Date of Completion


Embargo Period



Martin A. Briggs, Amvrossios Bagtzoglou, Jason Vokoun

Field of Study

Environmental Engineering


Master of Engineering

Open Access

Open Access


Rising summer stream temperatures threaten the habitat of cold-water fishes globally. Streams with cold groundwater seeps can provide thermal refuge, however natural groundwater discharge is often patchy throughout watersheds, impacting habitat connectivity. This research was undertaken to evaluate the potential to engineer (active pumping) thermal refuge that mimic cold groundwater seeps under a range of natural streamflow conditions and varying cold-water injection rates. Natural groundwater averaging 10 °C was pumped into the river channel behind a removable baffle, used to inhibit mixing and dispersal of the groundwater plume. A fiber-optic distributed temperature sensing cable was deployed above the streambed, downstream of the injection point. Visible light and thermal infrared images were collected of the water surface. The goal of this research was to collect data at high, medium, and low natural stream discharges in the Fenton River near the University of Connecticut in Storrs, CT, USA, as well as test high, medium, and low injection rates relative to typical monitoring well pump rates. The range of cold anomalies monitored by the FO-DTS cable indicated a -0.09 °C temperature drop between the surface water and minimum temperature in the cold-water plume at high flow stream discharge, -0.31°C temperature change for medium discharge, and a -1.1°C temperature decrease for low stream flow discharge. The three varied rate pumping tests indicated that an increase in pumping rate creates a slightly cooler plume, but does not make a substantially large difference at an overall stream discharge rate of 0.42 m3/s at the Fenton River.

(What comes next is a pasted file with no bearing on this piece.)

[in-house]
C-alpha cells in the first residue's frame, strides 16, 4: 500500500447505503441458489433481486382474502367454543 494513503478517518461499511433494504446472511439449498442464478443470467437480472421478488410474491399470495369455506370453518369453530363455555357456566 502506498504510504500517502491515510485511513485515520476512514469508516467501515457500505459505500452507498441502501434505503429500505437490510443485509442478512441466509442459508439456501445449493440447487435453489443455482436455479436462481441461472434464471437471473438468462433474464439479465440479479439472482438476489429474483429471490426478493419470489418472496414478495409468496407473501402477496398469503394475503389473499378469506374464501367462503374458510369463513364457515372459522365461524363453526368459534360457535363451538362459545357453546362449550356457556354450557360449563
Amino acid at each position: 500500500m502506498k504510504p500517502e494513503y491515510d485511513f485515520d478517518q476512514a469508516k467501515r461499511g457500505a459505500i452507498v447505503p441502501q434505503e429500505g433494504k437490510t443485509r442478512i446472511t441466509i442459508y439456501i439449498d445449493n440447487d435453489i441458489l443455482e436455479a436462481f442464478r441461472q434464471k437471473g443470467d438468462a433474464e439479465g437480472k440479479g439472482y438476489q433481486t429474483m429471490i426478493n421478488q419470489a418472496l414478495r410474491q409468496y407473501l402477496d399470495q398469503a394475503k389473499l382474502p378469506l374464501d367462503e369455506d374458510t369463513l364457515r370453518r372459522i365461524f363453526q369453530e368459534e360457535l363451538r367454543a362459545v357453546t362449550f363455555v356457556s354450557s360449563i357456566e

Major Advisor

Amvrossios Bagtzoglou